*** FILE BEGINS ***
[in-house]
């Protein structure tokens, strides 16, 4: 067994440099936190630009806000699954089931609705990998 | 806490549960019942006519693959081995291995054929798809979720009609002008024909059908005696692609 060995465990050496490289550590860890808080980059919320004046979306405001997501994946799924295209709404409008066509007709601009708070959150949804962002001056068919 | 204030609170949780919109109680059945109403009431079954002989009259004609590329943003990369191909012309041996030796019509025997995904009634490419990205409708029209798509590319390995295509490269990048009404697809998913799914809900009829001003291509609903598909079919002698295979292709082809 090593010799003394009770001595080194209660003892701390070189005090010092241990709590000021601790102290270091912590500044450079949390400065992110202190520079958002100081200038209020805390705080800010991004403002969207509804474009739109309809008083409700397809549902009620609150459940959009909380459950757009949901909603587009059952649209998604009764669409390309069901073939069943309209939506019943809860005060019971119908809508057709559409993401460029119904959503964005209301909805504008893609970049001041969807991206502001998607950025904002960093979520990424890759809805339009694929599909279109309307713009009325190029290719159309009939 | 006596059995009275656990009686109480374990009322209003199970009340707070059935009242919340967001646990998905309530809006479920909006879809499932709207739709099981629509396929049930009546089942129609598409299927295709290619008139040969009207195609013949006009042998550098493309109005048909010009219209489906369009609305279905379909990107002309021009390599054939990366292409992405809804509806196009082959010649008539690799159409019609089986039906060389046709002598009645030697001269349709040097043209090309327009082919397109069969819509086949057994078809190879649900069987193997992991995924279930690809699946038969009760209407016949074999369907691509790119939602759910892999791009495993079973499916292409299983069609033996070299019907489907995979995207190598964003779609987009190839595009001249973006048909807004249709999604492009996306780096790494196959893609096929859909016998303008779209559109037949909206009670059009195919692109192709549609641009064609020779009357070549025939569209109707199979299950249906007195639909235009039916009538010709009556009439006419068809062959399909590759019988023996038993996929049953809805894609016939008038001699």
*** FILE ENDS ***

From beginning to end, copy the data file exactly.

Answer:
[in-house]
């Protein structure tokens, strides 16, 4: 067994440099936190630009806000699954089931609705990998 | 806490549960019942006519693959081995291995054929798809979720009609002008024909059908005696692609 060995465990050496490289550590860890808080980059919320004046979306405001997501994946799924295209709404409008066509007709601009708070959150949804962002001056068919 | 204030609170949780919109109680059945109403009431079954002989009259004609590329943003990369191909012309041996030796019509025997995904009634490419990205409708029209798509590319390995295509490269990048009404697809998913799914809900009829001003291509609903598909079919002698295979292709082809 090593010799003394009770001595080194209660003892701390070189005090010092241990709590000021601790102290270091912590500044450079949390400065992110202190520079958002100081200038209020805390705080800010991004403002969207509804474009739109309809008083409700397809549902009620609150459940959009909380459950757009949901909603587009059952649209998604009764669409390309069901073939069943309209939506019943809860005060019971119908809508057709559409993401460029119904959503964005209301909805504008893609970049001041969807991206502001998607950025904002960093979520990424890759809805339009694929599909279109309307713009009325190029290719159309009939 | 006596059995009275656990009686109480374990009322209003199970009340707070059935009242919340967001646990998905309530809006479920909006879809499932709207739709099981629509396929049930009546089942129609598409299927295709290619008139040969009207195609013949006009042998550098493309109005048909010009219209489906369009609305279905379909990107002309021009390599054939990366292409992405809804509806196009082959010649008539690799159409019609089986039906060389046709002598009645030697001269349709040097043209090309327009082919397109069969819509086949057994078809190879649900069987193997992991995924279930690809699946038969009760209407016949074999369907691509790119939602759910892999791009495993079973499916292409299983069609033996070299019907489907995979995207190598964003779609987009190839595009001249973006048909807004249709999604492009996306780096790494196959893609096929859909016998303008779209559109037949909206009670059009195919692109192709549609641009064609020779009357070549025939569209109707199979299950249906007195639909235009039916009538010709009556009439006419068809062959399909590759019988023996038993996929049953809805894609016939008038001699």